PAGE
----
One of the many perks of being a documentary filmmaker is getting to travel around the world. Of all the festivals I went to with FORGETTING DAD over the past two years, the Ippokrates Health Film Festival on the gorgeous Greek island of Kos really stood out. (see last year’s post here) Run by the Greek dynamo Lucia Rikaki, who also runs the Eco Film Festival on Rhodes, the festival shows a wealth of films on health-related topics in the birthplace of Hippocrates and modern medicine.
Last year, FORGETTING DAD won the 2nd audience award, just behind THE ENGLISH SURGEON. This year, I got invited back to be in the jury of the medium-length section, and didn’t hesitate for a moment. It was a great pleasure sharing jury duties with Indian filmmaker/teacher/distributor Gargi Sen and Kos native Antonis Frouzakis, a notary and great lover of film and the arts, as well as a wonderful tour guide.
The films were hit and miss (some uninspired TV docs, which is to be expected in the 40-60 minute category), but we were pleased to give out three prizes to films we all cherished: 1st prize to Michael Schaap’s THE ERECTIONMAN (a brilliant and hilarious film about dwindling masculinity and the global obsession with instant, unlimited virility), and 2nd prize divided among Pawel Lozinski’s CHEMO (a moving and beautifully shot observation of life in a cancer ward in Warsaw) and Juul Bovenberg’s A DEADLY DILEMMA (an intimate portrait of Dutch doctors and their terminally ill patients as they face difficult decisions about euthanasia).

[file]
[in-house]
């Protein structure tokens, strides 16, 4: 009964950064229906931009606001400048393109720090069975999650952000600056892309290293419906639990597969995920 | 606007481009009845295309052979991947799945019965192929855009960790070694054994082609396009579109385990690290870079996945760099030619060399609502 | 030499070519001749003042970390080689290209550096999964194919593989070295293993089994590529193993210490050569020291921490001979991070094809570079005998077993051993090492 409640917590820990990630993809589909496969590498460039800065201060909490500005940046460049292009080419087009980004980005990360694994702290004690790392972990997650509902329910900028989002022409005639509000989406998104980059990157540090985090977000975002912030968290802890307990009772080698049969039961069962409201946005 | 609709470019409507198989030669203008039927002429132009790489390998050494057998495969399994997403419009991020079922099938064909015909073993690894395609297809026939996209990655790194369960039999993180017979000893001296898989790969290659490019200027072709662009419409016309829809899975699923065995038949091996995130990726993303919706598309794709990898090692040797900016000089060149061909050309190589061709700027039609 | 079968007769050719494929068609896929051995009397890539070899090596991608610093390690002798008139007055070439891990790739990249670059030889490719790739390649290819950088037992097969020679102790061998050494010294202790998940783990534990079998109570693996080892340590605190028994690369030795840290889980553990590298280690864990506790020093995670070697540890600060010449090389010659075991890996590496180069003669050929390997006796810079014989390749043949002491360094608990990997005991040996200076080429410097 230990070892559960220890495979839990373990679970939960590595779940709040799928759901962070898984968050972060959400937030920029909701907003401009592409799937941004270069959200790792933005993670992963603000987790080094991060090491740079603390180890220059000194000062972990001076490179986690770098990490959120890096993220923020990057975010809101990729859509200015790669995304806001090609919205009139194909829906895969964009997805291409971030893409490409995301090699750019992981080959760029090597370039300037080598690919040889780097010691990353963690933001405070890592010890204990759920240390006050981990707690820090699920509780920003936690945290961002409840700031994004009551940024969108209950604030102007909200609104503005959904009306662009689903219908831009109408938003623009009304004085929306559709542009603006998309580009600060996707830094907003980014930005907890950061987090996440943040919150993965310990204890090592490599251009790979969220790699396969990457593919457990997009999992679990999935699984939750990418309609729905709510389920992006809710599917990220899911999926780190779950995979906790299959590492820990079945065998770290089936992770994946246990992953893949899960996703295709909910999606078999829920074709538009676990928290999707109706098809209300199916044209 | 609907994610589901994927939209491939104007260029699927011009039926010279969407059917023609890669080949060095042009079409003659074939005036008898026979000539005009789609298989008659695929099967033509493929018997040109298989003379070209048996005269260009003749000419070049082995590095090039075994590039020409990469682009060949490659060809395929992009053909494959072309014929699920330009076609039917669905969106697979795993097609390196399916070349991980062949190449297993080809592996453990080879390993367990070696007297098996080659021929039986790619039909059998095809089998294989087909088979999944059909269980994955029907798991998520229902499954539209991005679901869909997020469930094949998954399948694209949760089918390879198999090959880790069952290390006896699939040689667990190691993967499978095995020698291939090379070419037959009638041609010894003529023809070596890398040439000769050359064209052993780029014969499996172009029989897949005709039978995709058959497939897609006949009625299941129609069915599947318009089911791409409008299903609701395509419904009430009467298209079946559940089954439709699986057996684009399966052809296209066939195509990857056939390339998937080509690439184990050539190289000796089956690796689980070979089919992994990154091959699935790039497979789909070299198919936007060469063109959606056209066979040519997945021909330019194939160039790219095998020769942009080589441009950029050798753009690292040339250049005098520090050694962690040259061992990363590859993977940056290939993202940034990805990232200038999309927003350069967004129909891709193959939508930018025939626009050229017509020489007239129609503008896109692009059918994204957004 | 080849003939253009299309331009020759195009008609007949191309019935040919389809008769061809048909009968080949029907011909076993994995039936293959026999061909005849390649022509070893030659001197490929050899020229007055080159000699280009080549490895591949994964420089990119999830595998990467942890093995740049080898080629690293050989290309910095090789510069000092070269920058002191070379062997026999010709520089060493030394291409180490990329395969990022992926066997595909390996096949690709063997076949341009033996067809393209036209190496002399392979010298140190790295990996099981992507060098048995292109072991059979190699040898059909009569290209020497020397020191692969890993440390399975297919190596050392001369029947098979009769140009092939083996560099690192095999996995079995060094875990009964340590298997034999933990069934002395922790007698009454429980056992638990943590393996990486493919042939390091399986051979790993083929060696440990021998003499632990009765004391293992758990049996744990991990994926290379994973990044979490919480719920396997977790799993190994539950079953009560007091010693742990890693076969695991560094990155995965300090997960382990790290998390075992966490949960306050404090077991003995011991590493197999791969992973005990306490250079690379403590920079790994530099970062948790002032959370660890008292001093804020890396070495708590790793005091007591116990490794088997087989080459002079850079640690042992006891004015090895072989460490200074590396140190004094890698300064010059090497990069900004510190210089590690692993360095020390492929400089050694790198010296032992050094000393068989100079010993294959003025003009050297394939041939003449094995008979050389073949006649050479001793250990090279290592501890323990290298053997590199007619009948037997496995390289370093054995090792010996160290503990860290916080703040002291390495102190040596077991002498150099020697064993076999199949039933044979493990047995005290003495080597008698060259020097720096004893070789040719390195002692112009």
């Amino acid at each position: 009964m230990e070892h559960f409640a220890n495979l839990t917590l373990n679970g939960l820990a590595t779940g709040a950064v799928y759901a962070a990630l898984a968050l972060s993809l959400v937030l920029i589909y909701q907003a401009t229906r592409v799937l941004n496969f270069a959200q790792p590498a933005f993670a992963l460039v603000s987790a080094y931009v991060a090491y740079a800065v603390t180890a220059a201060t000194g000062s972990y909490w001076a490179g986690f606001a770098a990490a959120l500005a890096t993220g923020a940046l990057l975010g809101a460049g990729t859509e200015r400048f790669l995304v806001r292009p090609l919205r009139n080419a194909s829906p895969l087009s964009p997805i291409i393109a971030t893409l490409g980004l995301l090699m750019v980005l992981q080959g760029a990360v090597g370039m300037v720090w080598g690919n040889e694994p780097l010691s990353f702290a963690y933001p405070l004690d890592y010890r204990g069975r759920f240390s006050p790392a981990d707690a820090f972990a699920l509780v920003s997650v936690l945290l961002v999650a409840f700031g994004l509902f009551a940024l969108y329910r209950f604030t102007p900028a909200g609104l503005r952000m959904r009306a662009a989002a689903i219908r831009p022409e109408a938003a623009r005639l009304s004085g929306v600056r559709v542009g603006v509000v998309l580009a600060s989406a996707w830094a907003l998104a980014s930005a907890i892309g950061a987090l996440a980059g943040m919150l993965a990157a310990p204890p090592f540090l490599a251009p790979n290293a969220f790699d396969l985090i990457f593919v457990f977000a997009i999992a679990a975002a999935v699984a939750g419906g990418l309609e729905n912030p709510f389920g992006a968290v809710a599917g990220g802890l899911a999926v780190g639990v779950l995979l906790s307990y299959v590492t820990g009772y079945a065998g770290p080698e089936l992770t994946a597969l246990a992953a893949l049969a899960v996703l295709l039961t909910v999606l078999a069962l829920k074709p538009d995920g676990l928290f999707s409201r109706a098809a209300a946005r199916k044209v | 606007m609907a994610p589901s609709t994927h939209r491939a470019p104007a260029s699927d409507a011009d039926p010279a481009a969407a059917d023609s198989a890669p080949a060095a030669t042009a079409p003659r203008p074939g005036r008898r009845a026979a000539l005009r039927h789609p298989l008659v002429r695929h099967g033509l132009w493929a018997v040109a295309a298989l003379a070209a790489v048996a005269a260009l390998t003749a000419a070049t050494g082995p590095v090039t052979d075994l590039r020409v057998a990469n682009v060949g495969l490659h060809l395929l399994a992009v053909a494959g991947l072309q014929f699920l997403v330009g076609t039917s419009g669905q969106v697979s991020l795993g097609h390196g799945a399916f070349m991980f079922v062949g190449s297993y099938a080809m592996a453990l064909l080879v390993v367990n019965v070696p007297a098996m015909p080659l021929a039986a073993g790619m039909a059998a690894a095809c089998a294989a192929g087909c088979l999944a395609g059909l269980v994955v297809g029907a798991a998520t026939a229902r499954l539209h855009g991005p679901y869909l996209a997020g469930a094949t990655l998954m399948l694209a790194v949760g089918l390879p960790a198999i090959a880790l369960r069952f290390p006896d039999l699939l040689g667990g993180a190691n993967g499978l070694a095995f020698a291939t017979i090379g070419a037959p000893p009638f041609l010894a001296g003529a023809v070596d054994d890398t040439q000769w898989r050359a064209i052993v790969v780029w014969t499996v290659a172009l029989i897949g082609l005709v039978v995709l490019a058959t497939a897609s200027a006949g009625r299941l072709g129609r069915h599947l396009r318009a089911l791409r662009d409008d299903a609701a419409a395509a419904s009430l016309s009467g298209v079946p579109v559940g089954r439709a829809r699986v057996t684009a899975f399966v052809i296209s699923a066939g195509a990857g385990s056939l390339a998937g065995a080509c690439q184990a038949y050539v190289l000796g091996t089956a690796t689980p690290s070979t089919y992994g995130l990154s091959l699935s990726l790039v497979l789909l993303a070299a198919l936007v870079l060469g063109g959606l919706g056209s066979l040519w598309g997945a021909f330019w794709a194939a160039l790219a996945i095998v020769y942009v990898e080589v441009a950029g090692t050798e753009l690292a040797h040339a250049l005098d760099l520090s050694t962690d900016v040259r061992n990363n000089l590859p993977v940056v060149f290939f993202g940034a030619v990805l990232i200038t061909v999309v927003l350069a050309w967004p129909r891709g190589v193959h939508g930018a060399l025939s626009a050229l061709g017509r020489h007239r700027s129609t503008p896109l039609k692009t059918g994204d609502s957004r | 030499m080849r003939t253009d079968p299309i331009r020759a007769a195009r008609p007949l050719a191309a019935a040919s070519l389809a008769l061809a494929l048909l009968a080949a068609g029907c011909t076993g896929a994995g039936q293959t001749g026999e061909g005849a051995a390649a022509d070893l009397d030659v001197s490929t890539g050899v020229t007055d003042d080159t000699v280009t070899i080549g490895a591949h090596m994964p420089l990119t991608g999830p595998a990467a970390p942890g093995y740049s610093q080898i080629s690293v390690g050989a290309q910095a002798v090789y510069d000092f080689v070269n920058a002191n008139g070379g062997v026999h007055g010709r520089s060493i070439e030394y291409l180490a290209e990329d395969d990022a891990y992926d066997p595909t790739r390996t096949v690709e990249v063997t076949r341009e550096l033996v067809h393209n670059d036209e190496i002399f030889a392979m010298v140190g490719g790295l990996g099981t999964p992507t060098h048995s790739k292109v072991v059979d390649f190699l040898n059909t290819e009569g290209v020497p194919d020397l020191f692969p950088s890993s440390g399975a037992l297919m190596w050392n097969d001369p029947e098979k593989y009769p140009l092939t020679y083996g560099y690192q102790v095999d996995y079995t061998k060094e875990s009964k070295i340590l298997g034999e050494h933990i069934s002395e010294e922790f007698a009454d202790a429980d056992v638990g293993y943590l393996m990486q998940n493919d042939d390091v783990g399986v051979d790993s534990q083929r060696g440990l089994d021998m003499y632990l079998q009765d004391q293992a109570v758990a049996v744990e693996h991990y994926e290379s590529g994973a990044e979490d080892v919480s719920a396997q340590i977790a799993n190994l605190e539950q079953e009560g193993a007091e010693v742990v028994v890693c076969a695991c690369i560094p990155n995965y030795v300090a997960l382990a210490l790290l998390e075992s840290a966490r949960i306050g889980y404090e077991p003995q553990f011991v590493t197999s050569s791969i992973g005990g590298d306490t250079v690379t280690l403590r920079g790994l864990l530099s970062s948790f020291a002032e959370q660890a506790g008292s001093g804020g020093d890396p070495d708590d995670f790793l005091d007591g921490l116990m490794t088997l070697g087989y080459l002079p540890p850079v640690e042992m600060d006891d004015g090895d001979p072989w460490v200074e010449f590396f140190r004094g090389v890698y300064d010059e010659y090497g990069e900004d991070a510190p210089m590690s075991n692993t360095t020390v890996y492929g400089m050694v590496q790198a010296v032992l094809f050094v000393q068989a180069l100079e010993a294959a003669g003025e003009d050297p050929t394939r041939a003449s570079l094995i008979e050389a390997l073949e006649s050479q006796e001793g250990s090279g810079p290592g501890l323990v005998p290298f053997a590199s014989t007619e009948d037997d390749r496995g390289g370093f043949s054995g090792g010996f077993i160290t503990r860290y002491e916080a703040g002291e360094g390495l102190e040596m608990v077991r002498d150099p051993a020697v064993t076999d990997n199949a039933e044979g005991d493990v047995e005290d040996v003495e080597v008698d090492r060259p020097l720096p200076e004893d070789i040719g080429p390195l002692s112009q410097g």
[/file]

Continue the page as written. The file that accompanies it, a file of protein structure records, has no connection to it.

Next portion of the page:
Antonis was kind enough to take us for a midnight swim in the thermal baths a few kilometers outside of town. Floating in the warm water while looking up at the stars and listening to the bubbling sounds coming from below was wonderfully relaxing and a physical sensation I’d love to repeat more often. Antonis also took us on a drive around the island, where we took a dip in the Agean Sea near Kefalos and on the western side of the island. We also enjoyed a lovely sunset meal in the charming village of Zia on the slopes of Mount Dikeos. The views across the island and the Aegean were stunning and the food delicious.
Like last year, the festival organized a trip to the Asklipieion for a re-creation of the Hippocratic oath ceremony. The Asklipieion is the site of the world’s oldest known hospital, and is considered the birthplace of modern medicine. The ruins sure give off an inimitable vibe.
The festival is very well-organized, has a lovely and helpful staff, and shows every sign of securing an important niche in the festival scene. I might just have to make another health-related film and hope the festival will accept it so I can return to this island paradise.
By the way, that’s Henry Marsh, star of Geoffrey Smith’s THE ENGLISH SURGEON, speaking on stage. He was also invited back to Kos to be on the feature-length jury.